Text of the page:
Volvo updates logo for an “electrified” and digital future

The Swedish manufacturers has unveiled a flat logo redesign, as part of a wider brand update intended to tie into ongoing automotive trends.

Volvo has revealed a new flat logo, which will be rolled out across interfaces and products, as part of a move towards a digital and electric-focused future.

The logo – which is known as the Volvo Iron Mark – now appears as a flat design, the first major update since 2014’s 3D iteration.

volvo new logo
The new logo

The brand’s wordmark also now appears in a “spread version” and will be used for both Volvo Group and Volvo Car Group, explains Volvo Group senior vice president of brand experience Caroline Fransson.

The updates are a result of an in-house collaboration between design teams at Volvo Group and Volvo Car Group, Fransson confirms.


“Modernise, unify and optimise”

The “spread” wordmark

Volvo’s identity had to “modernise, unify and optimise for the digital landscape in which our businesses operate”, Fransson says.

While the Volvo Group handles the company’s varied output – which includes buses, trucks and digital services – Volvo Car Group is a subsidiary owned by Chinese manufacturer Geely Holding Group.

Speaking about the unification, Fransson says: “Even if we are two, individually strong companies in different businesses, we have a joint responsibility to maintain and evolve the Volvo brand perception.”

Volvo Car Group’s previous logo

Fransson says that the Iron Mark is a “key element in the history of the Volvo brand”. “It has earned tremendous credibility over the years as a distinct carrier of the Volvo brand and its values,” she adds.

The logo dates back to when Volvo started manufacturing cars in 1926, appearing on the first Volvo car the following year.

The circle and diagonal arrow combination symbolises the “ancient chemical symbol for iron”, according to a Volvo Car Group press release explaining the history of the mark. The symbol originally represented the planet and Roman god Mars, which linked it to iron, as most weapons were made from metal at the time, the company explains.

This most recent design update embraces “the ongoing digital transformation as well as electrified movements in the markets and in society”, Fransson says.

Both the wordmark and updated Iron Mark will be rolled-out across interfaces and products, according to Fransson, though a set date has not yet been revealed.

Volvo’s new flat logo follows a trend in car design of recent years, as brands move towards both a digital and electric future. The company released its first pure electric SUV last year.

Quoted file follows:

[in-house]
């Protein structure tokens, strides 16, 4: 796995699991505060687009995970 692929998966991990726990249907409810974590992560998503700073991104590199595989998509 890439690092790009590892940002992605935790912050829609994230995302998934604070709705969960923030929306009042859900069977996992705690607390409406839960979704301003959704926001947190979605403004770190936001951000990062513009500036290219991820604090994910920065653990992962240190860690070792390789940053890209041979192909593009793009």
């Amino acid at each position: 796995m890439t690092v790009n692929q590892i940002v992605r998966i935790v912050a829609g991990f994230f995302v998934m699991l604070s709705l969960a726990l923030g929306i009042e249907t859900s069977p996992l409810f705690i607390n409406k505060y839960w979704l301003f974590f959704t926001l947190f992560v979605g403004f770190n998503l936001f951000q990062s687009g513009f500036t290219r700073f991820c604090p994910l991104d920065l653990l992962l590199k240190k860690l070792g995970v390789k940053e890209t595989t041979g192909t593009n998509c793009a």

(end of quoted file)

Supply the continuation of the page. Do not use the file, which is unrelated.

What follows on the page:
It also owns electric car brand Polestar. We spoke to designer and Polestar CEO Thomas Ingenlath to understand the design “secrets and mysteries” which are driving its innovation.


What do you think of Volvo’s updates? Let us know in the comments below.

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Comments
  • mike dempsey September 27, 2021 at 8:08 pm

    Give me strength, what complete and utter tosh.

  • Henk September 28, 2021 at 8:20 am

    The “spread” wordmark on its own is allright IMO. But the Iron Mark falls straight of a cliff! The thick outline stands in a WAY too high contrast to the thin wordmark inside. Really weird choice. The font is just too thin compared to the massive thick circle that throws it completely out of ballance

  • Dan Shaw September 28, 2021 at 8:53 am

    An entirely predictable rebland. Looks the same as every other recent automotive rebrand.

  • Nick Stevenson September 28, 2021 at 11:30 am

    It seems that line thicknesses are following the current trend – restrained and nervous in style. The new VW logo suffers from the same affliction. I think that vehicle manufacturers are subconsciously demonstrating unpredictable futures.

  • Austin Powers September 28, 2021 at 4:49 pm

    OH BEHAVE!

  • Gary Bradley September 28, 2021 at 8:21 pm

    It may have origins in an ‘Ancient chemical sign for iron’ or a shield and sword, all intended to represent the strength of Volvo, however, I’m a little surprised that a symbol for ‘male’ is still regarded as the best form to symbolise strength.

  • Stephen Bell September 29, 2021 at 10:24 pm

    Digital considerations (i.e. flat, simplified, shrinkable, screen ready, one colour) above all else. What about considering the brand character, a symbolic representation of the product and connecting with potential consumers first? Still, it has marginally more character than the BT rebrand from a couple of years ago.

  • Kalwant Ajimsl October 3, 2021 at 4:53 pm

    Is is a ‘male’ only car company? The traditional symbol for a male is an arrow with a small stem.

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